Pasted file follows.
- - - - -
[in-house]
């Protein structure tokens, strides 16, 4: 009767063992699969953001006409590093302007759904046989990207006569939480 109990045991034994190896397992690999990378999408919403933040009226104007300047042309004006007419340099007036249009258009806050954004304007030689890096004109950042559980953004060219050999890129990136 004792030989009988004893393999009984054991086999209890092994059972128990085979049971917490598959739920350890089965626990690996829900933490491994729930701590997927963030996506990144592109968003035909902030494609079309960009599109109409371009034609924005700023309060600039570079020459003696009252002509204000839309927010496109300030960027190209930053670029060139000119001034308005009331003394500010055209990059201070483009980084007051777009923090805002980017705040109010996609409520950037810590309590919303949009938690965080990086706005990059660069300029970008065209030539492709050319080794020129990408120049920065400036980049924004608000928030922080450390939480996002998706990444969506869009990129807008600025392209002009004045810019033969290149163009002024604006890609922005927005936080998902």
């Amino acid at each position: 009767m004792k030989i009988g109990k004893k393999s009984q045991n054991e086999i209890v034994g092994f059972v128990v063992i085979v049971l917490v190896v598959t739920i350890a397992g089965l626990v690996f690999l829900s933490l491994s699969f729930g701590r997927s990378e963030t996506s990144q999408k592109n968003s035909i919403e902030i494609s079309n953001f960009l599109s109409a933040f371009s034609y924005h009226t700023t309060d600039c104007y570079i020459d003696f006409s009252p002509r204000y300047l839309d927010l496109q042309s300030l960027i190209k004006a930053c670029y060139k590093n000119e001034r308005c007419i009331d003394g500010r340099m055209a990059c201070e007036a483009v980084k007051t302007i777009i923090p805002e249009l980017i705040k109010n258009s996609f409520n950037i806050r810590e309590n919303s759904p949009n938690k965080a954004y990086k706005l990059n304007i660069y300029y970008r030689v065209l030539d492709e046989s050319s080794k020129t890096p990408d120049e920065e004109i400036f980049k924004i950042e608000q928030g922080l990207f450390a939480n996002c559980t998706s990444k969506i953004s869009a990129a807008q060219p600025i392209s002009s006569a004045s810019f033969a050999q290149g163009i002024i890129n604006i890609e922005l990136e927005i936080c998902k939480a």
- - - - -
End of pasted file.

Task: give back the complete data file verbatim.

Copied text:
[in-house]
């Protein structure tokens, strides 16, 4: 009767063992699969953001006409590093302007759904046989990207006569939480 109990045991034994190896397992690999990378999408919403933040009226104007300047042309004006007419340099007036249009258009806050954004304007030689890096004109950042559980953004060219050999890129990136 004792030989009988004893393999009984054991086999209890092994059972128990085979049971917490598959739920350890089965626990690996829900933490491994729930701590997927963030996506990144592109968003035909902030494609079309960009599109109409371009034609924005700023309060600039570079020459003696009252002509204000839309927010496109300030960027190209930053670029060139000119001034308005009331003394500010055209990059201070483009980084007051777009923090805002980017705040109010996609409520950037810590309590919303949009938690965080990086706005990059660069300029970008065209030539492709050319080794020129990408120049920065400036980049924004608000928030922080450390939480996002998706990444969506869009990129807008600025392209002009004045810019033969290149163009002024604006890609922005927005936080998902």
């Amino acid at each position: 009767m004792k030989i009988g109990k004893k393999s009984q045991n054991e086999i209890v034994g092994f059972v128990v063992i085979v049971l917490v190896v598959t739920i350890a397992g089965l626990v690996f690999l829900s933490l491994s699969f729930g701590r997927s990378e963030t996506s990144q999408k592109n968003s035909i919403e902030i494609s079309n953001f960009l599109s109409a933040f371009s034609y924005h009226t700023t309060d600039c104007y570079i020459d003696f006409s009252p002509r204000y300047l839309d927010l496109q042309s300030l960027i190209k004006a930053c670029y060139k590093n000119e001034r308005c007419i009331d003394g500010r340099m055209a990059c201070e007036a483009v980084k007051t302007i777009i923090p805002e249009l980017i705040k109010n258009s996609f409520n950037i806050r810590e309590n919303s759904p949009n938690k965080a954004y990086k706005l990059n304007i660069y300029y970008r030689v065209l030539d492709e046989s050319s080794k020129t890096p990408d120049e920065e004109i400036f980049k924004i950042e608000q928030g922080l990207f450390a939480n996002c559980t998706s990444k969506i953004s869009a990129a807008q060219p600025i392209s002009s006569a004045s810019f033969a050999q290149g163009i002024i890129n604006i890609e922005l990136e927005i936080c998902k939480a």